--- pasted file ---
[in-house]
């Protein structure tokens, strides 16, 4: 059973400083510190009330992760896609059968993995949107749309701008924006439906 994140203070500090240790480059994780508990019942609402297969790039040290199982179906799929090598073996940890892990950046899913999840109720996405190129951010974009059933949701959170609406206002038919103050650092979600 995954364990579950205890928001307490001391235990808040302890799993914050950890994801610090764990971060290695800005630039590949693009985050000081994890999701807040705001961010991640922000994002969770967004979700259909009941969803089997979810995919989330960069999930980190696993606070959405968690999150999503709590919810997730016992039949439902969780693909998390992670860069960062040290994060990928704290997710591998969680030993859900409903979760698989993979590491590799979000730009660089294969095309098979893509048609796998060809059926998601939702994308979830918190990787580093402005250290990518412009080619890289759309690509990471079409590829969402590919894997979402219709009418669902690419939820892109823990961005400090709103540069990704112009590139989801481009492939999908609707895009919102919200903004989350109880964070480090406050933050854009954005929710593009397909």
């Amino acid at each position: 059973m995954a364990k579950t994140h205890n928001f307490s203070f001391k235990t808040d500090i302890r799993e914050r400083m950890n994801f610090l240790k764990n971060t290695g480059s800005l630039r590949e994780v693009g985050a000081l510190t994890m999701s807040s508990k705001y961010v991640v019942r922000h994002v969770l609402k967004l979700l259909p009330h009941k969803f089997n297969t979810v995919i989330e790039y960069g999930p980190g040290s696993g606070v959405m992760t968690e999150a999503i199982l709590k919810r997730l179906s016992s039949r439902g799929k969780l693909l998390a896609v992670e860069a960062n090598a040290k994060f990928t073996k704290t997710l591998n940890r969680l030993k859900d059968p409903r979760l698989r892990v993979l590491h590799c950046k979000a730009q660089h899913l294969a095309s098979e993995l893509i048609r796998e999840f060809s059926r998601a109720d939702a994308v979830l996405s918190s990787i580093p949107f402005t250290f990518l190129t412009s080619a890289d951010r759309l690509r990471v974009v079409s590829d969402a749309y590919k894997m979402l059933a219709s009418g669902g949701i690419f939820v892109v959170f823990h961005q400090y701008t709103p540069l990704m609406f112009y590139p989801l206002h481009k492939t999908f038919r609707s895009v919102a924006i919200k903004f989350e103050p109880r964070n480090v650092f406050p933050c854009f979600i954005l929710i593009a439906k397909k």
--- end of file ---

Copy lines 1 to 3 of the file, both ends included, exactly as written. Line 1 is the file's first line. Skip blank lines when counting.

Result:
[in-house]
């Protein structure tokens, strides 16, 4: 059973400083510190009330992760896609059968993995949107749309701008924006439906 994140203070500090240790480059994780508990019942609402297969790039040290199982179906799929090598073996940890892990950046899913999840109720996405190129951010974009059933949701959170609406206002038919103050650092979600 995954364990579950205890928001307490001391235990808040302890799993914050950890994801610090764990971060290695800005630039590949693009985050000081994890999701807040705001961010991640922000994002969770967004979700259909009941969803089997979810995919989330960069999930980190696993606070959405968690999150999503709590919810997730016992039949439902969780693909998390992670860069960062040290994060990928704290997710591998969680030993859900409903979760698989993979590491590799979000730009660089294969095309098979893509048609796998060809059926998601939702994308979830918190990787580093402005250290990518412009080619890289759309690509990471079409590829969402590919894997979402219709009418669902690419939820892109823990961005400090709103540069990704112009590139989801481009492939999908609707895009919102919200903004989350109880964070480090406050933050854009954005929710593009397909």
């Amino acid at each position: 059973m995954a364990k579950t994140h205890n928001f307490s203070f001391k235990t808040d500090i302890r799993e914050r400083m950890n994801f610090l240790k764990n971060t290695g480059s800005l630039r590949e994780v693009g985050a000081l510190t994890m999701s807040s508990k705001y961010v991640v019942r922000h994002v969770l609402k967004l979700l259909p009330h009941k969803f089997n297969t979810v995919i989330e790039y960069g999930p980190g040290s696993g606070v959405m992760t968690e999150a999503i199982l709590k919810r997730l179906s016992s039949r439902g799929k969780l693909l998390a896609v992670e860069a960062n090598a040290k994060f990928t073996k704290t997710l591998n940890r969680l030993k859900d059968p409903r979760l698989r892990v993979l590491h590799c950046k979000a730009q660089h899913l294969a095309s098979e993995l893509i048609r796998e999840f060809s059926r998601a109720d939702a994308v979830l996405s918190s990787i580093p949107f402005t250290f990518l190129t412009s080619a890289d951010r759309l690509r990471v974009v079409s590829d969402a749309y590919k894997m979402l059933a219709s009418g669902g949701i690419f939820v892109v959170f823990h961005q400090y701008t709103p540069l990704m609406f112009y590139p989801l206002h481009k492939t999908f038919r609707s895009v919102a924006i919200k903004f989350e103050p109880r964070n480090v650092f406050p933050c854009f979600i954005l929710i593009a439906k397909k």